Facebook hashtags are a game-changer.
Editor’s Note: After a couple months with hashtags on Facebook, it turns out that using them actually hurts a post’s sharing. Turns out it wasn’t a game-changer as anticipated. Read more here. But it is proof positive that posts need to be written differently on different platforms. ~ September 6, 2013
Facebook users – that’d be 1.6 billion active ones a month – love to grumble about Facebook’s constant changes. For example, Facebook’s vaunted Graph Search, its search engine that attempts to keep people inside Facebook and off Google, is sometimes clunky and took months and months for some people to have access to it. Changes to Timeline are, by now, to be expected, and people don’t love that. Now comes Facebook Hashtags, and it looks to be very, very useful…more useful than Graph Search in some ways.
Before hashtags became operational on Facebook, people used them to be funny, as in: #thingsthatmakemecrazy. Those Facebook hashtags weren’t searchable, but now they are. (I even had one that I did to be funny turn up “live” after Facebook hashtags started working.) The question is, what words and phrases will people be searching for and using? Those are the hashtags you also want to create.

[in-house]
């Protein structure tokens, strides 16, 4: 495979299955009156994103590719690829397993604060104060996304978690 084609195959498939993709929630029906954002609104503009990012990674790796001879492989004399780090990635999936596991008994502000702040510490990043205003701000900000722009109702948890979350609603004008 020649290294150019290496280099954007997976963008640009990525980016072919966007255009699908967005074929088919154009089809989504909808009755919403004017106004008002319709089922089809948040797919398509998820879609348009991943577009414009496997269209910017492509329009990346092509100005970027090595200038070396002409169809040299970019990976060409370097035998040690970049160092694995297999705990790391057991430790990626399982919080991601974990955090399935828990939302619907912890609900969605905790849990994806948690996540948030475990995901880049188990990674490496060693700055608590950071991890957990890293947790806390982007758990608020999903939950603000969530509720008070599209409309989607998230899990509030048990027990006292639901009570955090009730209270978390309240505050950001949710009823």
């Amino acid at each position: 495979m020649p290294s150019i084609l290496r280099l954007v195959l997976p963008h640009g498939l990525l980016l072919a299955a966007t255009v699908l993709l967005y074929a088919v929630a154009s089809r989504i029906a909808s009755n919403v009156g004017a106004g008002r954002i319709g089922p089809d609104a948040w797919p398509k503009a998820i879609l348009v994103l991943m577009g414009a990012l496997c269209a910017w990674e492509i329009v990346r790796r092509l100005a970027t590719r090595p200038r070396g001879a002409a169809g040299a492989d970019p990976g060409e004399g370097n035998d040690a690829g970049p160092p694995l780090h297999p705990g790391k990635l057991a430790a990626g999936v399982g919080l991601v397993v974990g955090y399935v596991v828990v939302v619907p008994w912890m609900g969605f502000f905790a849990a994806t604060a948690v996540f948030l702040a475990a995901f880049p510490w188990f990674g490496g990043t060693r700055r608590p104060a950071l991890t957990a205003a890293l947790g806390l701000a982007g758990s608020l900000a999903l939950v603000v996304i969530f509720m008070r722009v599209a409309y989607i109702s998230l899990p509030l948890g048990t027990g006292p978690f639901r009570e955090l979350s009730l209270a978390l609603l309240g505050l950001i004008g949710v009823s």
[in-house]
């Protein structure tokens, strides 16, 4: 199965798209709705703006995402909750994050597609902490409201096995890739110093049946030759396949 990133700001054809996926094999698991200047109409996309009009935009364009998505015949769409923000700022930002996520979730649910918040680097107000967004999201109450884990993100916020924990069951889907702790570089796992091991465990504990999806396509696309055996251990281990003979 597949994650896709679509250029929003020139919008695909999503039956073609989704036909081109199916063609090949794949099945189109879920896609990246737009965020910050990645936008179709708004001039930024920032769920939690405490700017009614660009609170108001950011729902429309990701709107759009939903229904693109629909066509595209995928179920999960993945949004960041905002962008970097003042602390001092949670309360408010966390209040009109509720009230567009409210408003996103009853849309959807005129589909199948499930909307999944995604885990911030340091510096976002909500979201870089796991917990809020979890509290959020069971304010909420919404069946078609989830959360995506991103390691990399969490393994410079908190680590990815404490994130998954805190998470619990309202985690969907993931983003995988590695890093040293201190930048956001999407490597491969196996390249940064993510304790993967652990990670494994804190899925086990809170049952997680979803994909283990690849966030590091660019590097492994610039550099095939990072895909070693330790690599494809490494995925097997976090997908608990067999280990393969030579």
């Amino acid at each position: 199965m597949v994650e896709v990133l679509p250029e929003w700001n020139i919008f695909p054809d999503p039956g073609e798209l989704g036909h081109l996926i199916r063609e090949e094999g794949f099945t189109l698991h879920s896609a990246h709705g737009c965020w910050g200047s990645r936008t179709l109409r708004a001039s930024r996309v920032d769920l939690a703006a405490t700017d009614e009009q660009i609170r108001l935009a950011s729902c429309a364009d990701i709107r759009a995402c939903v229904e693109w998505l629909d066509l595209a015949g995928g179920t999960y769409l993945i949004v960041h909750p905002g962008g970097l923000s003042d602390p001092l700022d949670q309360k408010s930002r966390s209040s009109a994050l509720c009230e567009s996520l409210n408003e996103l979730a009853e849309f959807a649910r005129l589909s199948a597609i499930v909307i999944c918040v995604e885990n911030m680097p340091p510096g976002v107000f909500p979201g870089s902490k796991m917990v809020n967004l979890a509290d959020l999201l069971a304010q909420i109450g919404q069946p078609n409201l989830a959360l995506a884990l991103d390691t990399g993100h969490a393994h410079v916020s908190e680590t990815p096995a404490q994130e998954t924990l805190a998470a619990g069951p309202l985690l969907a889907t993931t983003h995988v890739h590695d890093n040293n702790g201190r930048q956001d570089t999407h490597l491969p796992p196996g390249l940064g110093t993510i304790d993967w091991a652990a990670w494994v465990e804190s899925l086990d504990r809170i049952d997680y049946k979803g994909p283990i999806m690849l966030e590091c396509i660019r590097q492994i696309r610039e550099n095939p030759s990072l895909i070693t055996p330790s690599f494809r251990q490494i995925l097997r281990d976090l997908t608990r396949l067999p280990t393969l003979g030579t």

To regular Twitter users, all the hullaballo about Facebook hashtags will seem silly, because Twitter has always had them; other platforms, like Pinterest, have been using hashtags for a while. But it’s a big deal. Previously, there was no good way, inside of Facebook, to know what topics were trending and to be able to join those conversations. Now, you can. Want to know what’s being said about, say, the new movie Man of Steel? Just put the hashtag #manofsteel in the Facebook search box and shazzam! Whoever has hashtagged it, and what they said about it, will show up in the search results.
There are also customer service and reputation implications with Facebook hashtags. If someone mentions a company with a hashtag, those comments are aggregated in the hashtag search results, which could lead to some “piling on” of complaints. Or vice versa.
How will you use Facebook hashtags for your brand? CLICK TO TWEET.
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